Updated before Thursday’s launch attempt.
Spaceflight Now visited the CYGNSS production facility at the Southwest Research Institute in San Antonio and the Pegasus XL rocket’s carrier plane at Cape Canaveral for rare looks at hardware that make NASA’s $157 million hurricane research mission possible.
In the first video, CYGNSS integration and test manager Alan Henry at the Southwest Research Institute points out some of the major features of the CYGNSS microsatellites. Each one of the eight CYGNSS observatories weighs just 64 pounds (29 kilograms), not much more than the weight limit for carry-on luggage.
Mounted together on an adapter module supplied by Sierra Nevada Corp., the satellites are folded up to fit inside the envelope of their air-launched Orbital ATK Pegasus XL rocket. Once in space, they will unfurl solar panels extending around 5.5 feet (1.7 meters) across, shorter than the wing span of an average adult bald eagle.
They carry a Doppler radar receiver made by Surrey Satellite Technology, a U.S. subsidiary of Britain’s Surrey Satellite Technology Ltd. A science team headquartered at the University of Michigan will analyze the data from the CYGNSS mission to determine wind speeds at the cores of hurricanes in hopes of improving cyclone forecasting.
The second video was taken inside the cockpit of Orbital ATK’s L-1011 carrier plane, a modified airliner first delivered by Lockheed to Air Canada in March 1974. Orbital ATK acquired the aircraft, nicknamed “Stargazer,” in 1992 and modified it for use as the Pegasus rocket carrier.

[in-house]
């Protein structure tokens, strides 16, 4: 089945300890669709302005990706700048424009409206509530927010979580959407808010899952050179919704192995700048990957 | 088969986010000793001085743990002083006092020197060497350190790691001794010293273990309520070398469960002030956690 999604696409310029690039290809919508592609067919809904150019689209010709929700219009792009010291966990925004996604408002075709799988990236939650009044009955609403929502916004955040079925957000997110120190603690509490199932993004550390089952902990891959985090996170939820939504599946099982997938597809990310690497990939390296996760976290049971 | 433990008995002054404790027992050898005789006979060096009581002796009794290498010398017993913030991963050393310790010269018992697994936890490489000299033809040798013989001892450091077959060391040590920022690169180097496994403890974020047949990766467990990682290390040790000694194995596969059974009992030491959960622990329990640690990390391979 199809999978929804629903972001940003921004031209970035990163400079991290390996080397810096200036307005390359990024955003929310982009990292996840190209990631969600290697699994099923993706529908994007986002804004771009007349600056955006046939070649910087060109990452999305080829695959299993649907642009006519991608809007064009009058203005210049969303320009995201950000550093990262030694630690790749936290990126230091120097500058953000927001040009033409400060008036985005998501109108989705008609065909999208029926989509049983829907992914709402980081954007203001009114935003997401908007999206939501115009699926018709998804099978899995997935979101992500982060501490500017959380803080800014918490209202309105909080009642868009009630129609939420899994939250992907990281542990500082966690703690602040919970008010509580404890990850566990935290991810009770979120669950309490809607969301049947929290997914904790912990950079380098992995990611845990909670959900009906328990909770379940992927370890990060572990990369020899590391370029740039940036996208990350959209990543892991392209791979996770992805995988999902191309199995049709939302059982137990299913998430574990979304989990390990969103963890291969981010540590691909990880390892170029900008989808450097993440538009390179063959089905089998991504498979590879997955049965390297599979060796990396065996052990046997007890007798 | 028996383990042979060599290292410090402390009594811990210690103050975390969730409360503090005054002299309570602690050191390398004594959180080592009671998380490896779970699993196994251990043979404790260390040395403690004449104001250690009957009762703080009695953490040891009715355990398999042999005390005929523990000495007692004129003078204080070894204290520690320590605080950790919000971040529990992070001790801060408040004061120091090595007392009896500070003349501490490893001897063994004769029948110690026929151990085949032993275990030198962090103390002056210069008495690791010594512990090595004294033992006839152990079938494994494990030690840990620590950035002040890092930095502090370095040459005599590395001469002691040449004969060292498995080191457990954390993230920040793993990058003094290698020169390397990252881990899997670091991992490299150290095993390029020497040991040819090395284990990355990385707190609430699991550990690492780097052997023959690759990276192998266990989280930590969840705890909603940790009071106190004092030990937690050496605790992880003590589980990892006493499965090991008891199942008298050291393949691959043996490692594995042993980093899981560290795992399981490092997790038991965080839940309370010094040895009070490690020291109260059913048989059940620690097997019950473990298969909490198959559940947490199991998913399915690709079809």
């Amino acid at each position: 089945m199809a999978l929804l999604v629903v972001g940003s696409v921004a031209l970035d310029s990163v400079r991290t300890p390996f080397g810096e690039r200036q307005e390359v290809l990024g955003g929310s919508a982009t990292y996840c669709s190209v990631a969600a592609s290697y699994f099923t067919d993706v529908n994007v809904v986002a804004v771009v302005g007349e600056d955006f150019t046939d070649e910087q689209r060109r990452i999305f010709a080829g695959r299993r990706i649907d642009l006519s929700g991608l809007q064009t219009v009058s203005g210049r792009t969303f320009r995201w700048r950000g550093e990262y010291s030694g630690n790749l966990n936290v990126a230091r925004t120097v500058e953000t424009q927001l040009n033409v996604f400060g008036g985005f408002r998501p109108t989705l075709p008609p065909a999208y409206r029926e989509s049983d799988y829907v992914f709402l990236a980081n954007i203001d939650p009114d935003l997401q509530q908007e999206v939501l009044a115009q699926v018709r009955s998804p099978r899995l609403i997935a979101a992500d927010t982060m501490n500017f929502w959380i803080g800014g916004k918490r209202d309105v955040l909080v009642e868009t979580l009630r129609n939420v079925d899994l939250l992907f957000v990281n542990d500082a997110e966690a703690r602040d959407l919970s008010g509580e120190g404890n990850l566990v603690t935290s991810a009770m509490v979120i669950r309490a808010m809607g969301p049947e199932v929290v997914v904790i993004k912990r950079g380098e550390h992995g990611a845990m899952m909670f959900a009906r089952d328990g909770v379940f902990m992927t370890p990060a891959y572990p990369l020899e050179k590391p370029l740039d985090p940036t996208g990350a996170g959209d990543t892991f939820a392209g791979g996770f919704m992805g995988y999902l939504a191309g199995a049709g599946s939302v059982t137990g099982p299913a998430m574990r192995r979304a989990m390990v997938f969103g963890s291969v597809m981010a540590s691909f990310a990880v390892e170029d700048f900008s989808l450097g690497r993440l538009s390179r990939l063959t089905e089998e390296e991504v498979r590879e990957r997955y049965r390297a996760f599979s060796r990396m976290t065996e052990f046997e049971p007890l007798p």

L-1011 pilot Don Walter will be in the left seat for the CYGNSS mission scheduled for Thursday, and he describes the process to release the 55-foot-long (17-meter) Pegasus rocket once the aircraft reaches a predetermined drop box over the Atlantic Ocean east of Daytona Beach.
Media representatives visited the L-1011 at the “Hot Pad” at Cape Canaveral Air Force Station’s Skid Strip on Saturday.
The Pegasus will release at an altitude of 39,000 feet (11,900 meters) on an east-southeast heading, the proper position to place the eight CYGNSS satellites in a 317-mile-high (510-kilometer) orbit inclined 35 degrees to the equator.
Eight people will be aboard the L-1011 for Thursday’s mission, including three pilots, three Pegasus engineers, and two backup team members.
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